Source: The Scrum Guide 2016
Scrum Master The Scrum Master is responsible for ensuring Scrum is understood and enacted. Scrum Masters do this by ensuring that the Scrum Team adheres to Scrum theory, practices, and rules. The Scrum Master is a servant-leader for the Scrum Team. The Scrum Master helps those outside the Scrum Team understand which of their interactions with the Scrum Team are helpful and which aren’t. The Scrum Master helps everyone change these interactions to maximize the value created by the Scrum Team.
Source: Scrum Guide
Scrum of Scrum The Scrum of Scrum is a scaling mechanism that limits the number of communication pathways needed to transmit information relevant to the success of the enterprise. The Scrum of Scrums is analogous to the team level Daily Scrum except the Scrum of Scrums is a virtual team composed of representatives from a number of individual Scrum teams that collaborate to integrate and ship a product(s). The Scrum Masters and anyone else needed to deliver the Scrum of Scrums collaborative Definition of Done meet and communicate impediments, progress, and any cross team coordination that needs to happen by answering for the team the same three questions used in the Daily Scrum.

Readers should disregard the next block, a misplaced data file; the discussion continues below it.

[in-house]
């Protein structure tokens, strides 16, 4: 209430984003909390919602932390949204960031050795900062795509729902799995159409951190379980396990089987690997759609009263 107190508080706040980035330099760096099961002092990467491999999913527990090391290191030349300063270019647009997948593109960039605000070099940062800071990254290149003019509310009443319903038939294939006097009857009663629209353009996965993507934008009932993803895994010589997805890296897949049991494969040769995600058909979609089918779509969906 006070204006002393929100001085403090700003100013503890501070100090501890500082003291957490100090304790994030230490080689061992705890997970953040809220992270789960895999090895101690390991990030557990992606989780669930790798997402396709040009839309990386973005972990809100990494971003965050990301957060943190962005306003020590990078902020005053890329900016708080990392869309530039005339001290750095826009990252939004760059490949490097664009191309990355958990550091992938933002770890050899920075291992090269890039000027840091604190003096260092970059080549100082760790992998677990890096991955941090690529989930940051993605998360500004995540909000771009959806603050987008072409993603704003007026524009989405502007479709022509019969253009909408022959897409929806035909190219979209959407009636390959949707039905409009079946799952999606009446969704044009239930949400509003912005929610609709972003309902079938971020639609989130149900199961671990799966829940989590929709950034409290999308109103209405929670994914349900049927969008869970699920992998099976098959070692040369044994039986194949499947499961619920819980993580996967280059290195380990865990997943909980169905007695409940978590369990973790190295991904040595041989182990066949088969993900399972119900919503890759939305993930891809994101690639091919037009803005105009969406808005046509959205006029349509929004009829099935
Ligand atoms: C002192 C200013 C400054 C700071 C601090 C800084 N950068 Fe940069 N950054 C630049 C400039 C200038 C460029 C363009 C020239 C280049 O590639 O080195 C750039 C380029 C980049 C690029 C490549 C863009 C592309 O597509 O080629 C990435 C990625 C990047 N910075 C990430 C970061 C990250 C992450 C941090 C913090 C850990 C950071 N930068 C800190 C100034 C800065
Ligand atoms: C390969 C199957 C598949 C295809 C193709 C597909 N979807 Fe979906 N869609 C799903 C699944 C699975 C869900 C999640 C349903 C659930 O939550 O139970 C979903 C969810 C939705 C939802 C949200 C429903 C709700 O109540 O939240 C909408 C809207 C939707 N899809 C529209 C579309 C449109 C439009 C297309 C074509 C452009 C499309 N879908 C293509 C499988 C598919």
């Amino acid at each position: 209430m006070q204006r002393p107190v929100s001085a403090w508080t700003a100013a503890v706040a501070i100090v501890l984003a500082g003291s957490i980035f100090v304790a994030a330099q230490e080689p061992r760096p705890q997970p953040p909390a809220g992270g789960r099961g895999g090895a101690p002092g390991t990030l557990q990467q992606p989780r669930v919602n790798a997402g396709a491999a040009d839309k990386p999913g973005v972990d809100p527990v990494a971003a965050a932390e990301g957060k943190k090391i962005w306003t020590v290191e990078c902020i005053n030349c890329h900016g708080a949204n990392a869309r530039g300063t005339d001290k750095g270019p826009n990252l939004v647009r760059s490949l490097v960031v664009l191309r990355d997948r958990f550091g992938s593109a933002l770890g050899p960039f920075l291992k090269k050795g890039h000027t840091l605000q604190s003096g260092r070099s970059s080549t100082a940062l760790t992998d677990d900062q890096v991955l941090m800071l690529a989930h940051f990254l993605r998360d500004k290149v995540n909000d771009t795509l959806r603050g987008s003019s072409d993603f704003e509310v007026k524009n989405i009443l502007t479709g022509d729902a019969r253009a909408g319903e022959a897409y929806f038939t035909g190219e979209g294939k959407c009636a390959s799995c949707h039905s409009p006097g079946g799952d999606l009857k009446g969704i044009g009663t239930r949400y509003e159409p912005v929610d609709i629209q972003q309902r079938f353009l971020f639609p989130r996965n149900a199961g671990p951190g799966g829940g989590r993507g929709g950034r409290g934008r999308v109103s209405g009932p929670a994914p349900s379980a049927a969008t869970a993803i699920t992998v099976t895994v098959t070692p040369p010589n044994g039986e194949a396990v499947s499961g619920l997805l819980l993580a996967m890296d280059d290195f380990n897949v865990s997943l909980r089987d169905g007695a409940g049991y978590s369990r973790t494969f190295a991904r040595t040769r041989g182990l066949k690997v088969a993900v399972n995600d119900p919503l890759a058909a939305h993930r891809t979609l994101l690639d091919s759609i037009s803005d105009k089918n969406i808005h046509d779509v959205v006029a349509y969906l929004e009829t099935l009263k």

Source: Scrum, Inc.
Spike Originally defined within XP, spikes are used for activities such as research, design, investigation, exploration, and prototyping. The purpose of a spike is to gain the knowledge necessary to reduce the risk of a technical approach, better understand a requirement, or increase the reliability of a Story estimate.
Source: Scaled Agile Inc.
Sprint Also referred to as an Iteration. A time-boxed interval of 1-4 weeks, during which all software-development lifecycle activities -- design, coding, testing, integration, etc. - take place. The output of each Sprint is a "potentially-shippable" version of the software. The Sprint length remains constant throughout the project and does not change to fit the amount of work. During the Sprint, teams work together actively with business representatives to clarify and refine (but not change the scope of) user stories as needed, to deliver the greatest amount of value possible within the Sprint.
Source: Principles and Practice Guide Synonym: Iteration - in Scrum an iteration is referred to as a Sprint
Sprint Backlog The Sprint Backlog is the set of Product or Release Backlog items selected for the Sprint, plus a plan for delivering the increment and realizing the Sprint Goal. The Sprint Backlog is a forecast by the Development Team about what functionality will be in the next Increment and the work needed to deliver that functionality into a "Done" Increment.
Source: Scrum Guide